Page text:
At Mr. Shawarma, the line is long
on a Friday at mid-afternoon. Navy
dudes are here in uniform, sweating
in their eight-point caps & rough
out boots; moms fresh from hot
yoga next door, their babies
in strollers & toddlers running-
screaming around tables in pastel
Crocs. A veil of fragrant cumin,
garlic, coriander, parsley & scallions
rises from vats of oil behind the counter,
where line cooks are frying up fresh
batches of crusty chickpea balls—
street food from countries in the Middle
East, where America has sent military
troops since at least the early 1900s.
I was still in Baguio at the start of
Operation Desert Storm; my friends
said This is it, this is the end,
as we joined hordes panic-buying
at grocery stores. Stockpiling food,
more than oil or fuel, is always
the first thing on people's minds
in war or catastrophe.
On the radio, we heard songs
making bad puns of Saddam Hussein's
name, & remembered gossip about how
he took a giggling Imelda Marcos
on a helicopter trip to visit the ruins
of Babylon. Everyone who talks about
"the enemy" always has some kind of secret
fascination with them. At this kebab place,
how many people gorging on pita bread
with hummus & lemon oil or large, stuffed
gyros will hiss at women wearing hijabs, &
call everyone named Ibrahim a terrorist?
How is it so hard to eat a small, tasty thing
& think with kindness of those who made it
possible for us to eat such food?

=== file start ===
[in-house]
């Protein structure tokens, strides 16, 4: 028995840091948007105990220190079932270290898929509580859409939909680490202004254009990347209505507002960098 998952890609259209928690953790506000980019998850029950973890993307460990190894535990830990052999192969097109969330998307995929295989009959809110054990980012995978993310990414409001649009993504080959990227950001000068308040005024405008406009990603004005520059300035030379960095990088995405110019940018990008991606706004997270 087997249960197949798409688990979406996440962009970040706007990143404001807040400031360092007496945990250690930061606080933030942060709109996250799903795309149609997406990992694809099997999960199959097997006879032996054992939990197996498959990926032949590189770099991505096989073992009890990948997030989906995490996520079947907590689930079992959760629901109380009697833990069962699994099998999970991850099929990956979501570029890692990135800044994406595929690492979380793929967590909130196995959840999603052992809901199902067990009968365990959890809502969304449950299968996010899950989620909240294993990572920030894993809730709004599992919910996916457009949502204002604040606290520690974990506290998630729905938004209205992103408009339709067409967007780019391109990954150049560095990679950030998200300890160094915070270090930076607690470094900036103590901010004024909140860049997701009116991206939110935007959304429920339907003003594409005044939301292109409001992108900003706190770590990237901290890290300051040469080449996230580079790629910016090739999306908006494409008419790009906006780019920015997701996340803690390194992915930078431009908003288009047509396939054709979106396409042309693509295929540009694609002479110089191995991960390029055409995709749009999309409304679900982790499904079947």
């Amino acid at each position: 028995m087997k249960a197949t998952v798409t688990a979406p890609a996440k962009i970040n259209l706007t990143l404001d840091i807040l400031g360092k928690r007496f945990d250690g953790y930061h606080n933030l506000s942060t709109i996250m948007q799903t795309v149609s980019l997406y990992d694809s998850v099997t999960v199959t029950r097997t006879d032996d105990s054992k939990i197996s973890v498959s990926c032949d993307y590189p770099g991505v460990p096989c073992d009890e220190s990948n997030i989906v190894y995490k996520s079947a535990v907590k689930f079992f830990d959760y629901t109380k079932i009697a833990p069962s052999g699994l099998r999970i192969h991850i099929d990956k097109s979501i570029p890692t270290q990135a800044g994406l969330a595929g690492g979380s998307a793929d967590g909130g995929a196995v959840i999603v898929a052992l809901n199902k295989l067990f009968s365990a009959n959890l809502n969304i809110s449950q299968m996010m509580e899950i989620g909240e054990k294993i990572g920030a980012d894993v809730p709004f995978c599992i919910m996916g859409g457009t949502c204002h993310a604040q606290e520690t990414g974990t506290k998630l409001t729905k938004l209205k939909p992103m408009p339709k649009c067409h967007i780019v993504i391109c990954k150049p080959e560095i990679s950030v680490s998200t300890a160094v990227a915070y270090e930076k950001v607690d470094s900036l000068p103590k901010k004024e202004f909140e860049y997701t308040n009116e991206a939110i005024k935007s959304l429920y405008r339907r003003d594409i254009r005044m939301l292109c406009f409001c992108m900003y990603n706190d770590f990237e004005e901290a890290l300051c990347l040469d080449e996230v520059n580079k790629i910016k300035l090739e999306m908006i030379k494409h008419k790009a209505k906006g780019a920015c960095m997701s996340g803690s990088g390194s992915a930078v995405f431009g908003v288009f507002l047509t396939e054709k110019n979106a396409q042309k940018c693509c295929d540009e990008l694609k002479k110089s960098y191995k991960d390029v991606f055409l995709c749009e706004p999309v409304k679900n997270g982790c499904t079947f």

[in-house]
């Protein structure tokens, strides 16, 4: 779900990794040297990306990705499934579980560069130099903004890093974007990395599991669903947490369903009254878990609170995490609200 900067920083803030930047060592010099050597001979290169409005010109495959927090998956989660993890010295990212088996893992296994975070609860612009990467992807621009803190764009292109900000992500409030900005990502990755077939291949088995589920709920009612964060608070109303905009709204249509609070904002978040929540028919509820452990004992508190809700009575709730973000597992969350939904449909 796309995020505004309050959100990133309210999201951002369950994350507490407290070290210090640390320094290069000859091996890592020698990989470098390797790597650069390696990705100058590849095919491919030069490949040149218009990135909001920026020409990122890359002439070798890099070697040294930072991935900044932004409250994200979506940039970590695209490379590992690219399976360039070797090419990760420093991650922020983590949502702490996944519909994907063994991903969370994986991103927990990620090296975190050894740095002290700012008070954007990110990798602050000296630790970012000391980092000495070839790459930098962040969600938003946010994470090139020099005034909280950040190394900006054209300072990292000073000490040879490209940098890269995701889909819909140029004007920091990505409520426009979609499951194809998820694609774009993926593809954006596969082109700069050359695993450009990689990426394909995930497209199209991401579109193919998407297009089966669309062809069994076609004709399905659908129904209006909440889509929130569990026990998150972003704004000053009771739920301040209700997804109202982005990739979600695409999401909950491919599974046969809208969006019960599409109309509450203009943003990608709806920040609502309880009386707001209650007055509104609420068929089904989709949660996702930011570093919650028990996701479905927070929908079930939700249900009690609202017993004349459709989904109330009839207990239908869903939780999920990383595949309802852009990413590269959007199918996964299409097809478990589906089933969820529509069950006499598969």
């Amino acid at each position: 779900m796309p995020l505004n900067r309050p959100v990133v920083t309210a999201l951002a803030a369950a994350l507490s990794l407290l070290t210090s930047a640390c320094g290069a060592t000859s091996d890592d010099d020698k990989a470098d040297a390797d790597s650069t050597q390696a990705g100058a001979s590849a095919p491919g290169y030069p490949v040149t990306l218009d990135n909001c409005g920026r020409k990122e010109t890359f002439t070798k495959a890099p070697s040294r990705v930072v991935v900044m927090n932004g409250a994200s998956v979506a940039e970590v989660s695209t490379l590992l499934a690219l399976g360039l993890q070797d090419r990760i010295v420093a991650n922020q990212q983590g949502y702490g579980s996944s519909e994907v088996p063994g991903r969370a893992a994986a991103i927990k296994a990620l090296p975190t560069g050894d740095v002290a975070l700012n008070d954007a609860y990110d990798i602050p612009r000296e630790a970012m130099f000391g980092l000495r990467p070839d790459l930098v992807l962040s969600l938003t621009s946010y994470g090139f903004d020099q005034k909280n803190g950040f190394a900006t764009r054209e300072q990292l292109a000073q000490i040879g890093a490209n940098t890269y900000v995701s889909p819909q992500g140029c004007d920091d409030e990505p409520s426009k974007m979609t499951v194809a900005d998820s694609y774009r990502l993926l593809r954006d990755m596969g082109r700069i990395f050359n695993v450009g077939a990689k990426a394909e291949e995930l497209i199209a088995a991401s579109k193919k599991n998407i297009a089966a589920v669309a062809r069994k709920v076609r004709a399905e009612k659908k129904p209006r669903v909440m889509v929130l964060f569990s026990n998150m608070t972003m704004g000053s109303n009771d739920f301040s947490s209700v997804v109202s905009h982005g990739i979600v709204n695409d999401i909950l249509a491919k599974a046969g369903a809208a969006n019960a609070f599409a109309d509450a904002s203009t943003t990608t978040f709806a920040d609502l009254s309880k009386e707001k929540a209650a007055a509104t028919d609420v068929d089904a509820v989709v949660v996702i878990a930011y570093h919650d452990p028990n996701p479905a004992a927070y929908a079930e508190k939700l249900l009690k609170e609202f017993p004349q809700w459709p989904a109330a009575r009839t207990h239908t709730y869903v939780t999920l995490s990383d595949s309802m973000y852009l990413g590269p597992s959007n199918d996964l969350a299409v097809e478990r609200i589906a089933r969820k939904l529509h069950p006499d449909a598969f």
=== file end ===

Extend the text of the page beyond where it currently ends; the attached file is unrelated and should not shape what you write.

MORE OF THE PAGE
Poet Luisa A. Igloria (Poetry Foundation web page, author webpage ) was recently appointed Poet Laureate of the Commonwealth of Virginia (2020-2022). She is Co-Winner of the 2019 Crab Orchard Open Competition in Poetry for Maps for Migrants and Ghosts (Southern Illinois University Press, September 2020). She is the winner of the 2015 Resurgence Prize (UK), the world’s first major award for ecopoetry, selected by former UK poet laureate Sir Andrew Motion, Alice Oswald, and Jo Shapcott. She is the author of What is Left of Wings, I Ask (2018 Center for the Book Arts Letterpress Chapbook Prize, selected by former US Poet Laureate Natasha Trethewey); Bright as Mirrors Left in the Grass (Kudzu House Press eChapbook selection for Spring 2015), Ode to the Heart Smaller than a Pencil Eraser (Utah State University Press, 2014 May Swenson Prize), Night Willow (Phoenicia Publishing, 2014), The Saints of Streets (University of Santo Tomas Publishing House, 2013), Juan Luna’s Revolver (2009 Ernest Sandeen Prize, University of Notre Dame Press), and nine other books. She is a member of the core faculty of the MFA Creative Writing Program at Old Dominion University which she directed from 2009-2015; she also teaches classes at The Muse Writers’ Center in Norfolk. In 2018, she was the inaugural Glasgow Distinguished Writer in Residence at Washington and Lee University. When she isn’t writing, reading, or teaching, she cooks with her family, knits, hand-binds books, and listens to tango music.